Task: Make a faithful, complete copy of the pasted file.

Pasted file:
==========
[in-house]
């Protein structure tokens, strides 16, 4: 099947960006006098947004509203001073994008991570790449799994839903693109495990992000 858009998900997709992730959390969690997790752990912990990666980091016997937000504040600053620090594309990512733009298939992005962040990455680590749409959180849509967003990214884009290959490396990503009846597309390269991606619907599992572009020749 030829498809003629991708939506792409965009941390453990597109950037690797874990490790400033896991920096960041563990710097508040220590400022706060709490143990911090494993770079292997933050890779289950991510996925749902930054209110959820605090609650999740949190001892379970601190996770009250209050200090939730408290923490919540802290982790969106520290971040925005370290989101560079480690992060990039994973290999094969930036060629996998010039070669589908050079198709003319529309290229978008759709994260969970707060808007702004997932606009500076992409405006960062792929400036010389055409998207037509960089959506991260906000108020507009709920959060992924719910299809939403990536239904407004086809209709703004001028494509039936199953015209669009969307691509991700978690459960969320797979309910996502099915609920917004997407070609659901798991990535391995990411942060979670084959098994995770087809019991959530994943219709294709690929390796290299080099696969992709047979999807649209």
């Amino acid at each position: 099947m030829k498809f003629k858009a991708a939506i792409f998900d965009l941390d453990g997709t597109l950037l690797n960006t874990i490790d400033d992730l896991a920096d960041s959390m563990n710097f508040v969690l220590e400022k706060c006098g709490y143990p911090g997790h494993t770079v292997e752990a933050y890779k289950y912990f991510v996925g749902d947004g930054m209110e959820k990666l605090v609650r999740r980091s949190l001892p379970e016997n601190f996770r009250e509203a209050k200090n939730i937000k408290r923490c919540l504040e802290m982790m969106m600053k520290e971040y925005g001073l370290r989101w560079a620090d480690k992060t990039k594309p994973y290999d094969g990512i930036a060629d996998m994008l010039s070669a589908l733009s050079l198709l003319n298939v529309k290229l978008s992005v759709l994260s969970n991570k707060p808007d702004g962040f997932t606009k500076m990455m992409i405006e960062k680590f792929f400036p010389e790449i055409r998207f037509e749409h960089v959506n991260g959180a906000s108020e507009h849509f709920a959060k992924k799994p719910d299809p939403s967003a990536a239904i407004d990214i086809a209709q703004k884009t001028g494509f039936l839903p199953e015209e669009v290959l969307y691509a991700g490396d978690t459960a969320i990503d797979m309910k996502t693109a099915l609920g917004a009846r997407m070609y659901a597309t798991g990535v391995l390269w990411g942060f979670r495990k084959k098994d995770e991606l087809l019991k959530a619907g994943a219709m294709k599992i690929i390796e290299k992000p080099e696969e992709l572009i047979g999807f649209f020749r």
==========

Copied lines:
[in-house]
């Protein structure tokens, strides 16, 4: 099947960006006098947004509203001073994008991570790449799994839903693109495990992000 858009998900997709992730959390969690997790752990912990990666980091016997937000504040600053620090594309990512733009298939992005962040990455680590749409959180849509967003990214884009290959490396990503009846597309390269991606619907599992572009020749 030829498809003629991708939506792409965009941390453990597109950037690797874990490790400033896991920096960041563990710097508040220590400022706060709490143990911090494993770079292997933050890779289950991510996925749902930054209110959820605090609650999740949190001892379970601190996770009250209050200090939730408290923490919540802290982790969106520290971040925005370290989101560079480690992060990039994973290999094969930036060629996998010039070669589908050079198709003319529309290229978008759709994260969970707060808007702004997932606009500076992409405006960062792929400036010389055409998207037509960089959506991260906000108020507009709920959060992924719910299809939403990536239904407004086809209709703004001028494509039936199953015209669009969307691509991700978690459960969320797979309910996502099915609920917004997407070609659901798991990535391995990411942060979670084959098994995770087809019991959530994943219709294709690929390796290299080099696969992709047979999807649209």
């Amino acid at each position: 099947m030829k498809f003629k858009a991708a939506i792409f998900d965009l941390d453990g997709t597109l950037l690797n960006t874990i490790d400033d992730l896991a920096d960041s959390m563990n710097f508040v969690l220590e400022k706060c006098g709490y143990p911090g997790h494993t770079v292997e752990a933050y890779k289950y912990f991510v996925g749902d947004g930054m209110e959820k990666l605090v609650r999740r980091s949190l001892p379970e016997n601190f996770r009250e509203a209050k200090n939730i937000k408290r923490c919540l504040e802290m982790m969106m600053k520290e971040y925005g001073l370290r989101w560079a620090d480690k992060t990039k594309p994973y290999d094969g990512i930036a060629d996998m994008l010039s070669a589908l733009s050079l198709l003319n298939v529309k290229l978008s992005v759709l994260s969970n991570k707060p808007d702004g962040f997932t606009k500076m990455m992409i405006e960062k680590f792929f400036p010389e790449i055409r998207f037509e749409h960089v959506n991260g959180a906000s108020e507009h849509f709920a959060k992924k799994p719910d299809p939403s967003a990536a239904i407004d990214i086809a209709q703004k884009t001028g494509f039936l839903p199953e015209e669009v290959l969307y691509a991700g490396d978690t459960a969320i990503d797979m309910k996502t693109a099915l609920g917004a009846r997407m070609y659901a597309t798991g990535v391995l390269w990411g942060f979670r495990k084959k098994d995770e991606l087809l019991k959530a619907g994943a219709m294709k599992i690929i390796e290299k992000p080099e696969e992709l572009i047979g999807f649209f020749r």